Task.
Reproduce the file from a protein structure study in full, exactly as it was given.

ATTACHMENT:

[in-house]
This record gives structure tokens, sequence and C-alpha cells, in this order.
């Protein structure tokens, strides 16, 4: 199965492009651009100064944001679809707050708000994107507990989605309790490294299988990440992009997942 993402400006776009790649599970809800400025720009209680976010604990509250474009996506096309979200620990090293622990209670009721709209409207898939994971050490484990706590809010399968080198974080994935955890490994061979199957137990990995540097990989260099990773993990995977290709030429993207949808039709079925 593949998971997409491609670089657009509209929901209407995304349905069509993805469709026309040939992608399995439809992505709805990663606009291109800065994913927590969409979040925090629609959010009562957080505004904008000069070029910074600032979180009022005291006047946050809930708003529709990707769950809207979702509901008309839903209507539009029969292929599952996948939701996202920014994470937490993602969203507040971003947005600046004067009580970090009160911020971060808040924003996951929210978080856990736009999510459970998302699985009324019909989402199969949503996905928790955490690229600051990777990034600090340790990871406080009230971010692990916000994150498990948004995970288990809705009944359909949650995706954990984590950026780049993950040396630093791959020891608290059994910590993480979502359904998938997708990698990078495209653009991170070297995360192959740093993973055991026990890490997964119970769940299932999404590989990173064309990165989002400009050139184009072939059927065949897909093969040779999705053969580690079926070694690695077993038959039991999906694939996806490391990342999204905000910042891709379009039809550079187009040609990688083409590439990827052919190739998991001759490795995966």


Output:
[in-house]
This record gives structure tokens, sequence and C-alpha cells, in this order.
């Protein structure tokens, strides 16, 4: 199965492009651009100064944001679809707050708000994107507990989605309790490294299988990440992009997942 993402400006776009790649599970809800400025720009209680976010604990509250474009996506096309979200620990090293622990209670009721709209409207898939994971050490484990706590809010399968080198974080994935955890490994061979199957137990990995540097990989260099990773993990995977290709030429993207949808039709079925 593949998971997409491609670089657009509209929901209407995304349905069509993805469709026309040939992608399995439809992505709805990663606009291109800065994913927590969409979040925090629609959010009562957080505004904008000069070029910074600032979180009022005291006047946050809930708003529709990707769950809207979702509901008309839903209507539009029969292929599952996948939701996202920014994470937490993602969203507040971003947005600046004067009580970090009160911020971060808040924003996951929210978080856990736009999510459970998302699985009324019909989402199969949503996905928790955490690229600051990777990034600090340790990871406080009230971010692990916000994150498990948004995970288990809705009944359909949650995706954990984590950026780049993950040396630093791959020891608290059994910590993480979502359904998938997708990698990078495209653009991170070297995360192959740093993973055991026990890490997964119970769940299932999404590989990173064309990165989002400009050139184009072939059927065949897909093969040779999705053969580690079926070694690695077993038959039991999906694939996806490391990342999204905000910042891709379009039809550079187009040609990688083409590439990827052919190739998991001759490795995966």